Food mixed with alcohol, is it permissible?
What is the ruling on using extracts (ex. vanilla extract), for baking and cooking? As most are made with alcohol.
The legal ruling for this issue and its like is based on two matters; Istihlak (consumption) and Istihala (conversion) and likewise their effect on removing a substance's impurity [najasa] and on rendering it permissible for human consumption.
Meaning of Istihala:
Istihala means the transformation of a substance's properties resulting in the removal of its impure nature. Scholars have unanimously agreed that alcohol is deemed pure if it transforms into vinegar.
The majority of Hanafi and Maliki scholars as well as in an opinion stated by Imam Ahmed, they maintained that any impure substance can be deemed pure if it has undergone Istihala (apart from wine turning into vinegar). This is because the impure nature of such a substance is transformed and completely changed. Since Islamic law bases the description of impurity on the presence of certain properties, its description as impure no longer applies due to transformation in its essence. This opinion is based on the case of the purity of alcohol which transforms into vinegar, the purity of deer's blood transforming into musk and the purity of a blood clot after transforming into a piece of flesh [during gestation]. This is the opinion implemented for fatwa.
As for Istihlak (consumption), it means that the percentage of alcohol in a certain substance is so negligible that it does not lead to intoxication, even if a person drinks large amounts of it. A beverage is deemed prohibited for human consumption if the percentage of alcohol in it leads to intoxication whether or not it is drunk in little amounts. This is in correspondence to the hadith narrated by Jabir (may Allah be pleased with him) that the Prophet (pbuh) said, "Any beverage that intoxicates when taken in large quantities is unlawful both in small and large quantities." [Recorded by Abu Dawud and al-Nisa'i. Ibn Hibban declared it authentic from a hadith of Jabir (may Allah be pleased with him)]. The meaning of this is that any drink that intoxicates is forbidden in small amounts because drinking small amounts that do not intoxicate may lead to drinking large amounts that do. However, it is lawful to drink beverages that have been mixed with minute quantities of an intoxicating substance, and does not lead to intoxication even if drunk in large amounts. This does not come under this noble hadith and its like.
The above mentioned [impermissibility] applies if we consider alcohol impure. However, Sheikh Mohammed Bekheit al-Miti'i, the grand Hanafi imam and former mufti of Egypt, verified the matter and issued a fatwa stating that chemical alcohol is not considered wine in the first place. Accordingly, it is pure unless it is derived from wine.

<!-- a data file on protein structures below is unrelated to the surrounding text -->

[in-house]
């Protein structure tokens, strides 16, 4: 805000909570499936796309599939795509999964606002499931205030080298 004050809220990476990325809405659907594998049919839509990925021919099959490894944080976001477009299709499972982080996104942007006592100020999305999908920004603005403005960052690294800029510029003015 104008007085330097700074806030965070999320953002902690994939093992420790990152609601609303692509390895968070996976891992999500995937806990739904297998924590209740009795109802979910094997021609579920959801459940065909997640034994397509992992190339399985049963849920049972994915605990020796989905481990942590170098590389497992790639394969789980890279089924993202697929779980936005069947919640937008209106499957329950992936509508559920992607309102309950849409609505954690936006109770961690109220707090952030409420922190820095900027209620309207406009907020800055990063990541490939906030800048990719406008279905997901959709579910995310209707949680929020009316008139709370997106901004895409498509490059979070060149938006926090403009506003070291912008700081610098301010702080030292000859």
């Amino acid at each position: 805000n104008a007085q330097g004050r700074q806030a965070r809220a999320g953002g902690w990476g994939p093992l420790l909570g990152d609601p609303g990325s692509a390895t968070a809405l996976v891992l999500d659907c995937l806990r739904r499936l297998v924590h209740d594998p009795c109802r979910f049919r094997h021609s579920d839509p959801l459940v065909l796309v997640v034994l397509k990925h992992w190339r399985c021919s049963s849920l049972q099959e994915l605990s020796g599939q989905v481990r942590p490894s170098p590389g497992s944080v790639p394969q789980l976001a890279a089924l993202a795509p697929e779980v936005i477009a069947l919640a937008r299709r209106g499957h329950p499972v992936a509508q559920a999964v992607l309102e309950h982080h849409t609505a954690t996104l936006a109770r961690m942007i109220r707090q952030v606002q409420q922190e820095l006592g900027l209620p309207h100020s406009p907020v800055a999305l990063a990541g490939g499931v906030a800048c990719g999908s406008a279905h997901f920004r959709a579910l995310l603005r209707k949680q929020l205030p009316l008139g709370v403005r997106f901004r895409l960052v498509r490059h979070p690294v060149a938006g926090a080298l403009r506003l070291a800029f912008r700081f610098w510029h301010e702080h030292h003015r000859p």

Najasa (impurity) is a legal issue and not a chemical fact in the sense that the impurity of khamr (wine) is determined by the shari'ah. It is a chemical fact that alcohol is the intoxicating element in alcoholic drinks. However, this chemical fact does not necessarily render alcohol impure or prohibited if it is found in any liquid other than khamr. This is because the impurity of a compound does not necessitate the impurity of its elements. The impurities upon which there is consensus such as human urine and stool consist of chemical elements which can be found not only in pure entities but also in food and drink. However, the najasa and filth of these substances are caused by the composition of certain constituents in a certain percentage.
Fermentation is caused by the presence of sugars without which the process of fermentation is impossible however long the [food or drink] is left to ferment, such as colocynth.
Fermentation is the conversion of sugar into alcohol and carbonic acid. Thus, the fermented liquid becomes an intoxicant due to the presence of alcohol. Pure alcohol is not an intoxicant, but it is harmful to health. Drinking pure alcohol causes either slumber or brain damage.
To convert alcohol into khamr, it must be mixed with 3 times its amount of water, then distilled at which time it is converted into an intoxicant. The addition of water gives khamr intoxicating properties. The reason behind the variety of intoxicants depends on the differences in the intoxicating effect resulting from the ratio of water and alcohol. Arrack contains 40% alcohol or more. Other kinds of alcoholic drinks contain 10% alcohol. Fiqa', derived from barley, contains 5% alcohol and so forth. Pure alcohol is a poisonous substance and does not become intoxicating unless it is mixed with water.